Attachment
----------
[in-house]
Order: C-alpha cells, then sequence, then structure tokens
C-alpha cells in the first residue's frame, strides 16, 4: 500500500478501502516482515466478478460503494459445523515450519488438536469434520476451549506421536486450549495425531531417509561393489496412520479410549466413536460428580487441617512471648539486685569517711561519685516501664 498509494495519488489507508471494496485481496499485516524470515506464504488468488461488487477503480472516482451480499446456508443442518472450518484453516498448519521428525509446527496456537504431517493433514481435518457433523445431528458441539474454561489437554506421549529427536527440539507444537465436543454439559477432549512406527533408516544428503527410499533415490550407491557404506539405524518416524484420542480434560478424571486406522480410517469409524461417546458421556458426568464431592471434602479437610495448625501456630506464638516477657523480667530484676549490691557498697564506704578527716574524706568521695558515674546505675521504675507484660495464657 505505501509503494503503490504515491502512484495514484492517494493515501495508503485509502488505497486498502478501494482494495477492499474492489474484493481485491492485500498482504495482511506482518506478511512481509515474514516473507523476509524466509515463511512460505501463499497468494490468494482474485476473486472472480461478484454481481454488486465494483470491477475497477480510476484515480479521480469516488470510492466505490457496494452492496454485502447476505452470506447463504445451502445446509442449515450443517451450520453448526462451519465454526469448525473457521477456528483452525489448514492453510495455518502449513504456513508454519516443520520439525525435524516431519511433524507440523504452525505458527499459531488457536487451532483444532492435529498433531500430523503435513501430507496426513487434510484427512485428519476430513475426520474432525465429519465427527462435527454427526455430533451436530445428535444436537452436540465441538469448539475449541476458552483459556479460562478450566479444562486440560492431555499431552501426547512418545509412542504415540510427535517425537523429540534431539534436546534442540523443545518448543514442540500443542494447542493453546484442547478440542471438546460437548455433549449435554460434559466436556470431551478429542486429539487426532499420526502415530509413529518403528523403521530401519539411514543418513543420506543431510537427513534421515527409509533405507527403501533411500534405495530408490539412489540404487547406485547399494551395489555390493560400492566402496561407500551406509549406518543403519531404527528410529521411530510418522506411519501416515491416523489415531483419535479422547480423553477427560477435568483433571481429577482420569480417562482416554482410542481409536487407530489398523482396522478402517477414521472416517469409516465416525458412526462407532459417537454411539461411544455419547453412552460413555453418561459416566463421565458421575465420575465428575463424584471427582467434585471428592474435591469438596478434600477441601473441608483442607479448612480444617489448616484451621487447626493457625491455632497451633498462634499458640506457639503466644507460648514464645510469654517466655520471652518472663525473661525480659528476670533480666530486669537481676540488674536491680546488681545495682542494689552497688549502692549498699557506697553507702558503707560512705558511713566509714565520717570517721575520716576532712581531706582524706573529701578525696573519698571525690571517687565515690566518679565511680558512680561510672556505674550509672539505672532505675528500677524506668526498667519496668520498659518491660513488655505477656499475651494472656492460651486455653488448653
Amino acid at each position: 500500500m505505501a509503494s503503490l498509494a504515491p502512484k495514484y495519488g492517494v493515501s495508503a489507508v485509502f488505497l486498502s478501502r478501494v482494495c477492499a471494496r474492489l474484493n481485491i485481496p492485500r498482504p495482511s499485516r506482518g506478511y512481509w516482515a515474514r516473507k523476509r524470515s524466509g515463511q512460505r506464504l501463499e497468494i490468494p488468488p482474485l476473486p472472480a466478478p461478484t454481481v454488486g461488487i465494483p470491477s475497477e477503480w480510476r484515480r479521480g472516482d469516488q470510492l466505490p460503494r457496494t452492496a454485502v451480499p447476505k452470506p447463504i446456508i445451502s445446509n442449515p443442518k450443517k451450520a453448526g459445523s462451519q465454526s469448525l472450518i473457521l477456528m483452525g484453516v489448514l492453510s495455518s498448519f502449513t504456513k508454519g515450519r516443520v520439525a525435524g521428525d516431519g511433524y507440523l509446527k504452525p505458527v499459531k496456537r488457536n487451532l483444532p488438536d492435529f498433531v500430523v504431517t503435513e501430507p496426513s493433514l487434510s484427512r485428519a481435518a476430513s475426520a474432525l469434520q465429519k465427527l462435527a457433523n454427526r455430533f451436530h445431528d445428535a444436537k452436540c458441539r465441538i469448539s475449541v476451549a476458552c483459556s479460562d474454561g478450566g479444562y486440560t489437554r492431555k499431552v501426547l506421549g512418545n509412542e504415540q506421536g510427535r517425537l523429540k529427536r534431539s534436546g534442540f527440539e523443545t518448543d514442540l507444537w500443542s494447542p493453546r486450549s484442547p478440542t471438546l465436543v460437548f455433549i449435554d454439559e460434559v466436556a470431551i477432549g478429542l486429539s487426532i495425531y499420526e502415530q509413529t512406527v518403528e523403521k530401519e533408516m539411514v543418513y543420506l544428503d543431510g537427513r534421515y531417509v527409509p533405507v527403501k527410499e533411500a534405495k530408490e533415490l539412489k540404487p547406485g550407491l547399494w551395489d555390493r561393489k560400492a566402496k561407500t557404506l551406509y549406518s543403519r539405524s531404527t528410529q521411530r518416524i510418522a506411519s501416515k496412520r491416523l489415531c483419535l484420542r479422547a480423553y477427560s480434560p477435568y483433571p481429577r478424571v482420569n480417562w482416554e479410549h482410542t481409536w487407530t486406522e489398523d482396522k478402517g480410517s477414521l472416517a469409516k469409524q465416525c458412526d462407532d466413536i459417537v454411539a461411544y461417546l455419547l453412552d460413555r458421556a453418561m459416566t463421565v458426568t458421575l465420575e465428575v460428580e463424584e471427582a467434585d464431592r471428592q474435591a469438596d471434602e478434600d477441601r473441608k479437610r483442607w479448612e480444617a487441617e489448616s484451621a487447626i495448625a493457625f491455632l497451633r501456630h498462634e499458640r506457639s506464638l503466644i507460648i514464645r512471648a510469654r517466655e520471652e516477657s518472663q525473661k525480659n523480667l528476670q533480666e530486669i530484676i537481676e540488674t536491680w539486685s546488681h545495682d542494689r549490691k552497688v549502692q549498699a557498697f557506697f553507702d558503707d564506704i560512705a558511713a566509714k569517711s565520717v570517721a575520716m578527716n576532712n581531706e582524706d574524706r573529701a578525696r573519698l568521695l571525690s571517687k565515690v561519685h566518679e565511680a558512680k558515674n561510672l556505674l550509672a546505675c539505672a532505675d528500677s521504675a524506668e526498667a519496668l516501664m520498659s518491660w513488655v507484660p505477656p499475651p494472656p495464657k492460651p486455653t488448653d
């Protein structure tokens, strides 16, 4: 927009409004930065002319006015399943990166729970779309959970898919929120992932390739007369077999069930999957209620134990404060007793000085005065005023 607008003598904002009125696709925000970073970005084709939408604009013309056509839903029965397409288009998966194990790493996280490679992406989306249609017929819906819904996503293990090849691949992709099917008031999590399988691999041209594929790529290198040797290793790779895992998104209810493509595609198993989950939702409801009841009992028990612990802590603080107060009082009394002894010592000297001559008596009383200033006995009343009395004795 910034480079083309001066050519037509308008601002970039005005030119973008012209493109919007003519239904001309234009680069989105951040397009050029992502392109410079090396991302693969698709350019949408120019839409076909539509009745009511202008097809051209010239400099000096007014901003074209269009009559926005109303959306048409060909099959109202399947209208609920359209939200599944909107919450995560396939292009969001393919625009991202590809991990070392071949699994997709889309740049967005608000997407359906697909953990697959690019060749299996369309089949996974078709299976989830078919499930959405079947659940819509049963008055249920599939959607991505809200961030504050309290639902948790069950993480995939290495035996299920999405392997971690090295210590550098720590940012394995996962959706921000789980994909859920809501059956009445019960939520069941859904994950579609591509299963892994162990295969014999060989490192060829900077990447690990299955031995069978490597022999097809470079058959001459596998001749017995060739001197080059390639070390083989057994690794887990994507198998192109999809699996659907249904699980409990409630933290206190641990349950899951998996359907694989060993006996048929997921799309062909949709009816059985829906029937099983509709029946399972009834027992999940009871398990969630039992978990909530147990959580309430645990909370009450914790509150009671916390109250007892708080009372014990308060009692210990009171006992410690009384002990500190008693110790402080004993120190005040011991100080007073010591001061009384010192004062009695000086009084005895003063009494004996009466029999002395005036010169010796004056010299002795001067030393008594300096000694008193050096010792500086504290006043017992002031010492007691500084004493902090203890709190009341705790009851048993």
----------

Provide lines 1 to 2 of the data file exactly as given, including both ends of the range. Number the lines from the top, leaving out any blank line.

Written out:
[in-house]
Order: C-alpha cells, then sequence, then structure tokens